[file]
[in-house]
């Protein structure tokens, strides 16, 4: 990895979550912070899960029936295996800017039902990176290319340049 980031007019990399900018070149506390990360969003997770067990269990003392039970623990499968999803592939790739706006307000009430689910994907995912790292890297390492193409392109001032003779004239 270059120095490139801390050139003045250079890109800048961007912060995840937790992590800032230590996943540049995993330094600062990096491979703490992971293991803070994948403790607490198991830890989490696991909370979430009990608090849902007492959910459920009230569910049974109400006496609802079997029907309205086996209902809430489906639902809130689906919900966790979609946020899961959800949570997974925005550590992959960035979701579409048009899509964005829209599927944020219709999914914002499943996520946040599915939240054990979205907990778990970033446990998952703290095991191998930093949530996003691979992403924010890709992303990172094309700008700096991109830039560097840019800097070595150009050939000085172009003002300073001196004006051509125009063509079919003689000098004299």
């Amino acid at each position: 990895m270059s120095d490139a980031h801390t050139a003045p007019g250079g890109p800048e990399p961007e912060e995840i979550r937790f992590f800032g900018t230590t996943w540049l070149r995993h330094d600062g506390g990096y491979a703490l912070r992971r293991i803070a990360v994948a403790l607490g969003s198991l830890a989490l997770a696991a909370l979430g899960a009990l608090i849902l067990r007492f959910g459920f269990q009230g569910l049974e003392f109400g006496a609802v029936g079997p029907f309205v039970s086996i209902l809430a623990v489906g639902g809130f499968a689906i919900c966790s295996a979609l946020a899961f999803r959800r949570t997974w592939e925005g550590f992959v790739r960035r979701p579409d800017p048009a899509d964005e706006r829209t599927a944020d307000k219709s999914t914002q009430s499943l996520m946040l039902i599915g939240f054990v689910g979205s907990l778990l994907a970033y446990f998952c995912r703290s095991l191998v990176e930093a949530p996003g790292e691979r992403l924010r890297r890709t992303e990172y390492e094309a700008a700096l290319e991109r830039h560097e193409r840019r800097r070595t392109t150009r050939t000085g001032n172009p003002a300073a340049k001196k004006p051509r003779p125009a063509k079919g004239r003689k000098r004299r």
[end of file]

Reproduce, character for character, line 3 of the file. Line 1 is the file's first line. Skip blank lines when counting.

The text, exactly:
């Amino acid at each position: 990895m270059s120095d490139a980031h801390t050139a003045p007019g250079g890109p800048e990399p961007e912060e995840i979550r937790f992590f800032g900018t230590t996943w540049l070149r995993h330094d600062g506390g990096y491979a703490l912070r992971r293991i803070a990360v994948a403790l607490g969003s198991l830890a989490l997770a696991a909370l979430g899960a009990l608090i849902l067990r007492f959910g459920f269990q009230g569910l049974e003392f109400g006496a609802v029936g079997p029907f309205v039970s086996i209902l809430a623990v489906g639902g809130f499968a689906i919900c966790s295996a979609l946020a899961f999803r959800r949570t997974w592939e925005g550590f992959v790739r960035r979701p579409d800017p048009a899509d964005e706006r829209t599927a944020d307000k219709s999914t914002q009430s499943l996520m946040l039902i599915g939240f054990v689910g979205s907990l778990l994907a970033y446990f998952c995912r703290s095991l191998v990176e930093a949530p996003g790292e691979r992403l924010r890297r890709t992303e990172y390492e094309a700008a700096l290319e991109r830039h560097e193409r840019r800097r070595t392109t150009r050939t000085g001032n172009p003002a300073a340049k001196k004006p051509r003779p125009a063509k079919g004239r003689k000098r004299r």